The new planes would be capable of landing nearly anywhere in the country, such as on water, gravel or even an open field.

​Acquiring the planes would allow the airline to target billions of Indians who have never flown before, often because they don’t live near a functioning airport.

The purchase would also bolster Prime Minister Narendra Modi’s vision of connecting India by air without being stalled by the need for billions of dollars in improvements to colonial infrastructure.

“Airports are in short supply in India,” SpiceJet Chairman Ajay Singh was quoted by Bloomberg stating. “Lots of growth in India is happening in small markets, but those small markets have little or no connectivity. So we are looking for a solution where we can get flights to places where no airports exist.”

​Days after the airline’s talks with Setouchi became public, two more firms came forward expressing interest in providing amphibious planes, Business Today reported.

"India has a huge potential in seaplanes that can overhaul connectivity. A Russian firm has approached us for supplying 50-seater amphibious planes which have multiple uses right from passenger and cargo transportation to firefighting, rescue, and defense operations," the transport and water resources minister Nitin Gadkari said.

While the proposed purchase may seem like minor news to some, India is a major travel destination and home to the third largest domestic flight market in the world, behind China and the United States.

Airlines in the vast South Asian country handled 100 million domestic passengers last year, according to Bloomberg.

And despite that substantial number of annual domestic passengers, about 97 percent of India’s 1.3 billion people have still never been on an airplane. This has a great deal to do with the challenge of finding places to pick up and drop off passengers.

​The country is plagued by decrepit airstrips, dormant airports and facilities that have suffered years of neglect.

SpiceJet’s acquisition of seaplanes could help ease some of the challenges. The planes, able to seat 10 to 14 people, can take off and land on a 300-meter strip of water or land. The new planes could allow the carrier to land at up to 300 airports throughout the country that are not currently in use.

The planes could also be used to reach various remote tourist sites in a country that already attracts about 8 million tourists annually, according to India's Ministry of Tourism.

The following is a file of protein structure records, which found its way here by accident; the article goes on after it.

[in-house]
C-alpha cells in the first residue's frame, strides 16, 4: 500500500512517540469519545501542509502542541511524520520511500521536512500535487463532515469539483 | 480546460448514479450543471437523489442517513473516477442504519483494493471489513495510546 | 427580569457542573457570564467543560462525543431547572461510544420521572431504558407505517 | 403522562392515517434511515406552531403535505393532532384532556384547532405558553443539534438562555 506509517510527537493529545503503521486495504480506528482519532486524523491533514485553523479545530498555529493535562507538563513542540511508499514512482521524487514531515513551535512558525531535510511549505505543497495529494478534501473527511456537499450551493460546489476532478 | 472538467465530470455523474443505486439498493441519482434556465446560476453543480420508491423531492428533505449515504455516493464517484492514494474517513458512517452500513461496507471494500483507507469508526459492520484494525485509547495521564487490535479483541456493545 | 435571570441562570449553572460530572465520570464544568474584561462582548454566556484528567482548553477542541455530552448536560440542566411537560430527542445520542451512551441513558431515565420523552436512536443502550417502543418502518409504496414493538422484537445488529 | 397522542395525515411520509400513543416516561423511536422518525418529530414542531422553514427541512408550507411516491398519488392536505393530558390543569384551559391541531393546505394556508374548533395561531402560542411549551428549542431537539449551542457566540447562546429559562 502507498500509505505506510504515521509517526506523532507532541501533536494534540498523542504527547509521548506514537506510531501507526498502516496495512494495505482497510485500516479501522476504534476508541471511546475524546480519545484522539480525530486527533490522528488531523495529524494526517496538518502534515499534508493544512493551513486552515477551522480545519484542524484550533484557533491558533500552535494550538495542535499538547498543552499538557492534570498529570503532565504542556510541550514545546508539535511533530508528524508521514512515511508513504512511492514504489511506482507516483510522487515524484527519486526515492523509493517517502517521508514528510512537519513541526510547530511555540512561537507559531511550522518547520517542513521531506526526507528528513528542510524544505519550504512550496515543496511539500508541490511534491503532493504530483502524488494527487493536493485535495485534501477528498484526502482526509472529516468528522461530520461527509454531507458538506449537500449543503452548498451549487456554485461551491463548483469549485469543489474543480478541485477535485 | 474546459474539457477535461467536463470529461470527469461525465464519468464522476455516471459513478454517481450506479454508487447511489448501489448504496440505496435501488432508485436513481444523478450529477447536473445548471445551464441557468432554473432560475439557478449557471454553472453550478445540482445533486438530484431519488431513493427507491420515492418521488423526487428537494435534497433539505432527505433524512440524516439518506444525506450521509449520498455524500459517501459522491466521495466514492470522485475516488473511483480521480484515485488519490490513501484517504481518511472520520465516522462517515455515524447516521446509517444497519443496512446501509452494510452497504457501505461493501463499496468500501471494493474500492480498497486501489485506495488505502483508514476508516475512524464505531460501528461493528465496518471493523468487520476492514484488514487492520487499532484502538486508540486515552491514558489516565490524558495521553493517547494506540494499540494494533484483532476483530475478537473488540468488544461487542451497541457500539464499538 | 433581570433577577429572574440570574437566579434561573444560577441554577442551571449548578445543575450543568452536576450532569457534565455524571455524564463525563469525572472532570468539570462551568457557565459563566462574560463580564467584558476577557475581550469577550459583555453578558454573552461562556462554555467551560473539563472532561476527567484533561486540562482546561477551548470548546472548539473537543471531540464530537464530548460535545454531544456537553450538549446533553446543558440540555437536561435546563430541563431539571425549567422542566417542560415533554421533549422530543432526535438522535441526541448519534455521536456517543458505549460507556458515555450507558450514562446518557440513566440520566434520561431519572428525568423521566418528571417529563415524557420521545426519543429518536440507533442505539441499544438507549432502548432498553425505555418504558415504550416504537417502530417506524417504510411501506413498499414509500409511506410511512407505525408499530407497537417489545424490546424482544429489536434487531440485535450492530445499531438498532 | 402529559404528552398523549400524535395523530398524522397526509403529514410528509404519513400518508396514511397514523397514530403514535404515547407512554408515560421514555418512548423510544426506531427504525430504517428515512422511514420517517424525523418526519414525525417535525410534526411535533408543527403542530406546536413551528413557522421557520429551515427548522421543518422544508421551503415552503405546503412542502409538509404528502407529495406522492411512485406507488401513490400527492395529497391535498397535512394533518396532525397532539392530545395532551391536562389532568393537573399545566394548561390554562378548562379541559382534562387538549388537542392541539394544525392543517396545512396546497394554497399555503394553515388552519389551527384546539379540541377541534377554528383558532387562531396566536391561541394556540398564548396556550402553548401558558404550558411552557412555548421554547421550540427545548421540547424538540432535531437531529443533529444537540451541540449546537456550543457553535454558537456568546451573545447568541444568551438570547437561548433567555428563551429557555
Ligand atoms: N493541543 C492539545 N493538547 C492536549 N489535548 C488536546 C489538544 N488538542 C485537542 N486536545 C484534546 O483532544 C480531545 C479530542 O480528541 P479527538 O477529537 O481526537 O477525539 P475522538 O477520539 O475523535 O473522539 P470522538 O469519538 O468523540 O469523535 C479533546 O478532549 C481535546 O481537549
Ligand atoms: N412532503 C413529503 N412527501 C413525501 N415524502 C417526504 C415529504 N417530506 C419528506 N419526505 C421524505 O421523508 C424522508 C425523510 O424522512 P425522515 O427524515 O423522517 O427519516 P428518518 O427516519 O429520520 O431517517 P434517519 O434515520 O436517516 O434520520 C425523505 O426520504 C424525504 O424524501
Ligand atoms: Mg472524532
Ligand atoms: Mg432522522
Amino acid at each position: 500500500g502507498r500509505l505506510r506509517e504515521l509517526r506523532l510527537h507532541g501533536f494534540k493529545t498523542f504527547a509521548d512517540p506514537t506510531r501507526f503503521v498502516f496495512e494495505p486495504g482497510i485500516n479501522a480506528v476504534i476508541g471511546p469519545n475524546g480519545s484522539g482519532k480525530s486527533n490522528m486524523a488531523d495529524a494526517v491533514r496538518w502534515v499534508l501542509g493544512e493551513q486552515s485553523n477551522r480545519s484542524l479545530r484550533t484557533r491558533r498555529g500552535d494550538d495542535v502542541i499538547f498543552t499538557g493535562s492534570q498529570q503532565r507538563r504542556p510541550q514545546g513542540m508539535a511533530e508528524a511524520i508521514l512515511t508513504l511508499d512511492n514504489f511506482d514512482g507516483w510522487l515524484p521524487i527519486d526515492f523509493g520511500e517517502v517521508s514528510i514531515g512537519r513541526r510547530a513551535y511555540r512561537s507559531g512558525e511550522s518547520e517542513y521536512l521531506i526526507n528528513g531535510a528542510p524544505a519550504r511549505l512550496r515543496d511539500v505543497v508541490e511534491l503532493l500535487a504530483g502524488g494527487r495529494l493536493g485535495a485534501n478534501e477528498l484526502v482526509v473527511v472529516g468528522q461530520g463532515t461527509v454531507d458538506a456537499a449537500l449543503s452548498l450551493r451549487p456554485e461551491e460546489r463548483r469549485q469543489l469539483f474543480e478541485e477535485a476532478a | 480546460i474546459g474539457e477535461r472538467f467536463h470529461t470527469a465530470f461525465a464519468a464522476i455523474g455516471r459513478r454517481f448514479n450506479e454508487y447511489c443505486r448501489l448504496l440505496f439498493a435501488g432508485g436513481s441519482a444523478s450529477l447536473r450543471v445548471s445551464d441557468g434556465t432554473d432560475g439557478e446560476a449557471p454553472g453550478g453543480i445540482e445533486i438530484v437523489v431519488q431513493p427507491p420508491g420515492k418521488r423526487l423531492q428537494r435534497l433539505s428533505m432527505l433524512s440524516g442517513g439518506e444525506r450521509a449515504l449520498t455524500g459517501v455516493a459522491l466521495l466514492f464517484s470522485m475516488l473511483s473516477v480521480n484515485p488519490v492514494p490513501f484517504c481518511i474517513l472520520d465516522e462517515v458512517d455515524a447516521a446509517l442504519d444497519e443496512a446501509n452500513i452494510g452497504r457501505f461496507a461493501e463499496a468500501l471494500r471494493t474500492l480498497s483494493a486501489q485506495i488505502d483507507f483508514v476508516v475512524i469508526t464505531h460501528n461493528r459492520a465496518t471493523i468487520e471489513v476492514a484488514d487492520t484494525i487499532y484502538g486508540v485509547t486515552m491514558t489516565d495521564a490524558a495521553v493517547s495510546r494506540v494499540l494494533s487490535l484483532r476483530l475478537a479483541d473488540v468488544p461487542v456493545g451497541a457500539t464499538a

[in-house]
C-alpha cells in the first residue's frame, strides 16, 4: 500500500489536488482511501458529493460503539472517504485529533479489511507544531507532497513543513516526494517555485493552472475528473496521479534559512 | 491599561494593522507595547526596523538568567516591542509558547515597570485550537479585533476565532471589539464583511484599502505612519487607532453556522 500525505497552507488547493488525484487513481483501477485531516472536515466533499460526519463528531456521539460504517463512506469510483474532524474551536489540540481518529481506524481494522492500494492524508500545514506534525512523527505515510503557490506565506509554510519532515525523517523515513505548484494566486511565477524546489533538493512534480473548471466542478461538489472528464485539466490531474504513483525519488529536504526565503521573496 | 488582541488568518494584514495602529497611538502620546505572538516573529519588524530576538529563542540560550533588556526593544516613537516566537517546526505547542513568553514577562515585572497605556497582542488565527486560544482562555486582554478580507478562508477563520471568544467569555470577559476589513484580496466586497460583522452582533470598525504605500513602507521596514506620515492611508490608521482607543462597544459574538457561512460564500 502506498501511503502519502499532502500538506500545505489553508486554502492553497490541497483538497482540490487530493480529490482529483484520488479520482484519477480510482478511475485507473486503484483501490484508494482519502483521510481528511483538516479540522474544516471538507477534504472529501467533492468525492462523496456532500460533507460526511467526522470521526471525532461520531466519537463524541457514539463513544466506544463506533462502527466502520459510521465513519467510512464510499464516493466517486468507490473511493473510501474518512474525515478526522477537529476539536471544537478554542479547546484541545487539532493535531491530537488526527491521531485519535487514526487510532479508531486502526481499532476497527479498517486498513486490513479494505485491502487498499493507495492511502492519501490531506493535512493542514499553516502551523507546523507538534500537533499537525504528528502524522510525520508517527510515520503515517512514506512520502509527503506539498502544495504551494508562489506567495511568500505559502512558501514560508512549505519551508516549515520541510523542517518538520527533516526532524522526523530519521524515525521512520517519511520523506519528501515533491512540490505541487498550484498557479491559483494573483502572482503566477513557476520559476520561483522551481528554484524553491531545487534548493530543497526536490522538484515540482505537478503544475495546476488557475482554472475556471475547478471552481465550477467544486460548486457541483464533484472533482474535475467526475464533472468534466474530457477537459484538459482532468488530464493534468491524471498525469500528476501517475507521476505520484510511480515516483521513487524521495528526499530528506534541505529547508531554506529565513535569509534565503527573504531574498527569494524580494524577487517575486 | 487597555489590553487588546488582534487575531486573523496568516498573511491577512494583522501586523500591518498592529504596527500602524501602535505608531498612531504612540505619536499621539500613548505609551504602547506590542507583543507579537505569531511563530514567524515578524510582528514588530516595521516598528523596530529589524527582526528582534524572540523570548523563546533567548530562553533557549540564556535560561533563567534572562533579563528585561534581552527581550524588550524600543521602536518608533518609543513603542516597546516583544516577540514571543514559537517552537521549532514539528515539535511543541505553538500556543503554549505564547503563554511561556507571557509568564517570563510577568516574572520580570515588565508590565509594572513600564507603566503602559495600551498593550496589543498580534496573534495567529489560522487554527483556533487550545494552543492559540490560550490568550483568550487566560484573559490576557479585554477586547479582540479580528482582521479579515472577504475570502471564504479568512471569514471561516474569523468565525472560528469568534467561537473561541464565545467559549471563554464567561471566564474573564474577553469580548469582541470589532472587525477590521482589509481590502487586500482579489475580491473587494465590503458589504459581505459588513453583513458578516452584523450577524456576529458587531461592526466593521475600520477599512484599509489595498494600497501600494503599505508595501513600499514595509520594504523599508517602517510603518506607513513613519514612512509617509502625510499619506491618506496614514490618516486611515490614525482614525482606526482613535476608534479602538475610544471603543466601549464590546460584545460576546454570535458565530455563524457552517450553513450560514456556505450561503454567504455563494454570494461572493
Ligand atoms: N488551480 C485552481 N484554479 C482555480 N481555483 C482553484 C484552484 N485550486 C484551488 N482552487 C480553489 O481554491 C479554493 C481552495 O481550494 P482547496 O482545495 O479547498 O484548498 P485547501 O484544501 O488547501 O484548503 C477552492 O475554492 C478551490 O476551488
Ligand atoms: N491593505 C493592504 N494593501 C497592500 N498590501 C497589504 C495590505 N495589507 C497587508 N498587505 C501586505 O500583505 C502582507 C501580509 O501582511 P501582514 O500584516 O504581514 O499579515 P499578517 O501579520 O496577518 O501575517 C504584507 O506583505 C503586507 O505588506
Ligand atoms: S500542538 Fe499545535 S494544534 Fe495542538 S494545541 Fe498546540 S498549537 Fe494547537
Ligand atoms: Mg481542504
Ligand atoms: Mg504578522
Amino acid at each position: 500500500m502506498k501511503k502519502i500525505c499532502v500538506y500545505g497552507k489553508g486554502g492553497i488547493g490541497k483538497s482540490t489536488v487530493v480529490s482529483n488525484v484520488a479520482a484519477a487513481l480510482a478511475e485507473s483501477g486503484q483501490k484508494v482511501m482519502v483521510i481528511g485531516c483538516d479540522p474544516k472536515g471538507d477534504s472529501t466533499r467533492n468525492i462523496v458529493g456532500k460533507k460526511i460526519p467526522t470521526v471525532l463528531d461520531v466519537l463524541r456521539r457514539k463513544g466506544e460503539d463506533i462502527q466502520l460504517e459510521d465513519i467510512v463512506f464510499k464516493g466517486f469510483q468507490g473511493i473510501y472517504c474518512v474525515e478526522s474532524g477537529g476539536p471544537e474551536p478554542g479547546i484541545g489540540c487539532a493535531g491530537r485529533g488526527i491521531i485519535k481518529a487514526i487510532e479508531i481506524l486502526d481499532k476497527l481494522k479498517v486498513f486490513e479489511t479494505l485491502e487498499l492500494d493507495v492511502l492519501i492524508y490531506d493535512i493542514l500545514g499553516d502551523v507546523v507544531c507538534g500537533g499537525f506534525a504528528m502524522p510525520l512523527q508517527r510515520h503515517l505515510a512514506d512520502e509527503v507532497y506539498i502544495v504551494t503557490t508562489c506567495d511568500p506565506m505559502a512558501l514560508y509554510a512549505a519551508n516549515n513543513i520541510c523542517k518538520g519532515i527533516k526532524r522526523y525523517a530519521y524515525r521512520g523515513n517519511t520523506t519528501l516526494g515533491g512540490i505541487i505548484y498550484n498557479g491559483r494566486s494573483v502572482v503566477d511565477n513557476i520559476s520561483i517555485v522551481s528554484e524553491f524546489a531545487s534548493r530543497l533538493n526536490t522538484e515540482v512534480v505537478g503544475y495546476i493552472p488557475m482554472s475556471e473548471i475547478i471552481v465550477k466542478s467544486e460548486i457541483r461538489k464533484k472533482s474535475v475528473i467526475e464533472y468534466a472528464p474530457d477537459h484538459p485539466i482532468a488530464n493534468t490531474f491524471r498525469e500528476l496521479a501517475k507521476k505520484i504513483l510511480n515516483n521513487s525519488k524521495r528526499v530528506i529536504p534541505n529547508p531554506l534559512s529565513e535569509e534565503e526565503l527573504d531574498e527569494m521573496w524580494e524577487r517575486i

“High-end tourists use amphibious aircraft at exotic locations all over the world,” Amber Dubey, India head of aerospace and defense at KPMG, told Bloomberg. “There’s no reason why it can’t be successful in India.”

Saudi Arabia is swiftly transforming itself into a destination that is more open to mainstream tourism.

“Tourist visas will be introduced soon,” Saudi Commission for Tourism and National Heritage president Prince Sultan bin Salman bin Abdul Aziz told a press conference on Monday.

He added that a system has been established for the issuance of such visas but no timeline was announced.

​The development of a more tourist-friendly environment is part of a long-term strategy known as Vision 2030, which puts in place a plan for a post-oil economy. A key driver will be tourism, and the plan calls for major investments in related infrastructure.

Currently, there are plans to open a Six Flagsand“entertainment city” in Riyadh that could rival Las Vegas in size, according to one report in the Independent.

The Red Sea Project, a coastal lagoon covering some 50 untouched islands stretching along more than 150km unpopulated coastline, is another development designed to boost tourism, in line with the Vision 2030 plan.

​A number of other announcements from the kingdom have given women increased freedom, including the ability to obtain drivers licenses and to travel without a man’s permission.

Women are also now able to attend some sports stadiums. The venues, previously open only to men, will now be updated to accommodate “families,” according to CNN.

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Wondering what’s the airline with the most legroom? Seat pitch, the distance from any point on an airline seat to the corresponding point of the seat in the next row, is the most reliable measure of total front-to-rear seat space, and therefore legroom.